When the Open Source Census launched in April, many observers thought it got off to a pretty slow start. In the first day, fewer than 100 machines were scanned for open source. Organizers, however, weren't discouraged. Kim Weinz, a VP at census sponsor OpenLogic, reminded me at the time that the effort was not a sprint, but more of a marathon. She said:
Our plan for the Census always anticipated that we would need to build participation over a long period of time. We are actually on track for where we thought we would be at this time -- less than 60 days from launch ... We are now working to actively recruit large enterprises to scan a sampling of machines. We expect that many of these enterprises will scan hundreds or even thousands of machines. The process for enterprises to participate takes longer than an individual participating, since companies need to understand why they might want to participate, decide to participate and then execute the scans.
Now, nearly six months out, the census is gathering steam. InformationWeek blogger Serdar Yegulalp wrote Tuesday that there are open source installations all over the place in Europe, largely because there's not as much "by default" loyalty to Microsoft. Governments in Europe are also more inclined to use open source, he says.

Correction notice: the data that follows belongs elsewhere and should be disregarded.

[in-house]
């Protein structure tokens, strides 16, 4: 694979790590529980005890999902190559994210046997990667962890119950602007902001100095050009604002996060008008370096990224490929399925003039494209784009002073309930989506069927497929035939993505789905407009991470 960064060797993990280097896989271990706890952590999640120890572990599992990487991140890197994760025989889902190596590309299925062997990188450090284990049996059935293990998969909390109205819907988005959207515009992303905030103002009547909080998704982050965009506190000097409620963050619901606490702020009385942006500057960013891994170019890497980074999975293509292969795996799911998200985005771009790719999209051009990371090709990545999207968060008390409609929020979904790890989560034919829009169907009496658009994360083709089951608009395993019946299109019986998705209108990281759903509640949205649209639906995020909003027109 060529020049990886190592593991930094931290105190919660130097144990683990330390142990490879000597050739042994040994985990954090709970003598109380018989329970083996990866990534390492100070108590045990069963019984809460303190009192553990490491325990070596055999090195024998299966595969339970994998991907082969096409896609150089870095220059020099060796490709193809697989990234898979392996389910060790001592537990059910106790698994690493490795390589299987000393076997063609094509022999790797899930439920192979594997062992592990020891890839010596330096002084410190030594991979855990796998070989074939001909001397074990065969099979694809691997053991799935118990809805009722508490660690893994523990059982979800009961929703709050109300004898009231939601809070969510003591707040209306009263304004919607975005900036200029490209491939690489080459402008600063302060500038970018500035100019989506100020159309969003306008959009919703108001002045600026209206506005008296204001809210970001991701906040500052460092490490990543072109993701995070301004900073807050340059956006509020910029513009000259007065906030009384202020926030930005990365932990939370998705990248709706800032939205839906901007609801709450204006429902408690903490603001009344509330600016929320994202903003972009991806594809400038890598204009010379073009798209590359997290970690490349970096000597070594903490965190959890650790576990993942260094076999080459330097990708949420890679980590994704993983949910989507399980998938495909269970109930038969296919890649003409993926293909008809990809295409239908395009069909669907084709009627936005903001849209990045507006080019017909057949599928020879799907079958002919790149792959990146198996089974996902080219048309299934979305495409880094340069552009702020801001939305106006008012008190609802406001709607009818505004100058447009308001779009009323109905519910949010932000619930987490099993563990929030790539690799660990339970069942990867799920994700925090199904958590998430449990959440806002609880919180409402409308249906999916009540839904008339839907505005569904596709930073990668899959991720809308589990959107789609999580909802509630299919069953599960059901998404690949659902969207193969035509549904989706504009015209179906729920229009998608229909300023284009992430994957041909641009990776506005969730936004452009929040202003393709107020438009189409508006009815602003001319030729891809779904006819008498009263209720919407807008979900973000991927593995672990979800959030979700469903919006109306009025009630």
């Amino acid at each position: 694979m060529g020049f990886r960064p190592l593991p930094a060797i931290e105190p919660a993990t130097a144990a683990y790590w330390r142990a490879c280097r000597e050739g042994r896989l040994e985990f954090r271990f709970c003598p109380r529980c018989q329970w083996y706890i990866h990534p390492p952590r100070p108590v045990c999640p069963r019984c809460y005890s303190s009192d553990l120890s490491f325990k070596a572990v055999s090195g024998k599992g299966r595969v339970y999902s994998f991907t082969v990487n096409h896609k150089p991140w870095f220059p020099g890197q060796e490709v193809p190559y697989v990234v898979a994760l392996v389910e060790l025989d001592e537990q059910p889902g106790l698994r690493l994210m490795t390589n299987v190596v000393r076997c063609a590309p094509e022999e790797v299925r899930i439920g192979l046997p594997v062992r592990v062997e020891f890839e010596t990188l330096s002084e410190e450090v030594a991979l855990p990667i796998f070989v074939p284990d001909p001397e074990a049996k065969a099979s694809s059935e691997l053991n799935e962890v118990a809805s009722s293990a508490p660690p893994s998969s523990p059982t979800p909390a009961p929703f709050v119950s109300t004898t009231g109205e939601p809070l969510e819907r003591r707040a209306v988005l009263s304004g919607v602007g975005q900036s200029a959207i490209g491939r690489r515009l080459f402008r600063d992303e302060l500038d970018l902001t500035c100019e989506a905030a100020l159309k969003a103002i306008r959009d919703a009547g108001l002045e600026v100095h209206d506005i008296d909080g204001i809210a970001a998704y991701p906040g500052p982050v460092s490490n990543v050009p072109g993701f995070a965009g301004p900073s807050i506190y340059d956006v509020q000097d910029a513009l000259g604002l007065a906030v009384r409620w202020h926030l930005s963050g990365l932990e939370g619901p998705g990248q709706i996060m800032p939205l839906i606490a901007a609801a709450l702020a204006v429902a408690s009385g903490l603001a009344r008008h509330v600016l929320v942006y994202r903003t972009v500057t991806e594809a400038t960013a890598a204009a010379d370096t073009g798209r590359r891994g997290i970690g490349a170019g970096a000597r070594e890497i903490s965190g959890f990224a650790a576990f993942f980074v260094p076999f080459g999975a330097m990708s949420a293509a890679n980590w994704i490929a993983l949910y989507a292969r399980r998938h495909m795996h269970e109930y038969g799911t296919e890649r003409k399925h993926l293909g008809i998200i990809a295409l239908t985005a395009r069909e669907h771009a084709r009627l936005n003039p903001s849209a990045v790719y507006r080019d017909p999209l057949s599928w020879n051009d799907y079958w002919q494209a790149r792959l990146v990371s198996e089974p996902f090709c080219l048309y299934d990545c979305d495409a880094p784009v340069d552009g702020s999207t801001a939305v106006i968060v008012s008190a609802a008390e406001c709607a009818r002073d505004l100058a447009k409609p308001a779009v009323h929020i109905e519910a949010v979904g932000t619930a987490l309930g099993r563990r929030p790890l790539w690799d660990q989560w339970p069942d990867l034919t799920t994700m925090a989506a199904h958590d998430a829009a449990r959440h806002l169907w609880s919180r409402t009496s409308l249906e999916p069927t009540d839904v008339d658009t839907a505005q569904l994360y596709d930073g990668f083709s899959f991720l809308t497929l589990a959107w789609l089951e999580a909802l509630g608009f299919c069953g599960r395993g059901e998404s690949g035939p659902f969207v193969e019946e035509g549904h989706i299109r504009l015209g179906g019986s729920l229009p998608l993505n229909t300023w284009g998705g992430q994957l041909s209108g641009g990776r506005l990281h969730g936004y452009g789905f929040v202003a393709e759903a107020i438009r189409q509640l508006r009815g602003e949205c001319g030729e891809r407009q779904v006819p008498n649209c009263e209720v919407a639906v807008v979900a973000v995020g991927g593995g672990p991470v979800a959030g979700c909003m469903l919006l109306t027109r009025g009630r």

Census reports indicate that to date, nearly 306,000 open source installations have been detected on the 2,234 machines scanned. Ubuntu's Hardy Heron and Gutsy Gibbon releases combine to account for 47 percent of the Linux distributions found on census participants' machines, followed by Debian and SuSE Linux, at 13 percent and 12 percent respectively. As Yegulalp points out, the absence of Red Hat Enterprise on the list reveals that participants are still scanning work stations as opposed to server systems. That, however, should change with time.
In fact, encouraging other enterprises to participate may have been part of the reason Microsoft signed on as a census sponsor in June. Weins told me then:
Prior to launching The Open Source Census, we began the process of reaching out to a wide variety of participants in the open source community and ecosystem. The list included large platform vendors, commercial open source vendors, open source communities and organizations, law firms and analysts.... In the case of Microsoft, we had started discussion with them prior to the initial launch..., but it took some time to get through the process of signing them up as a sponsor.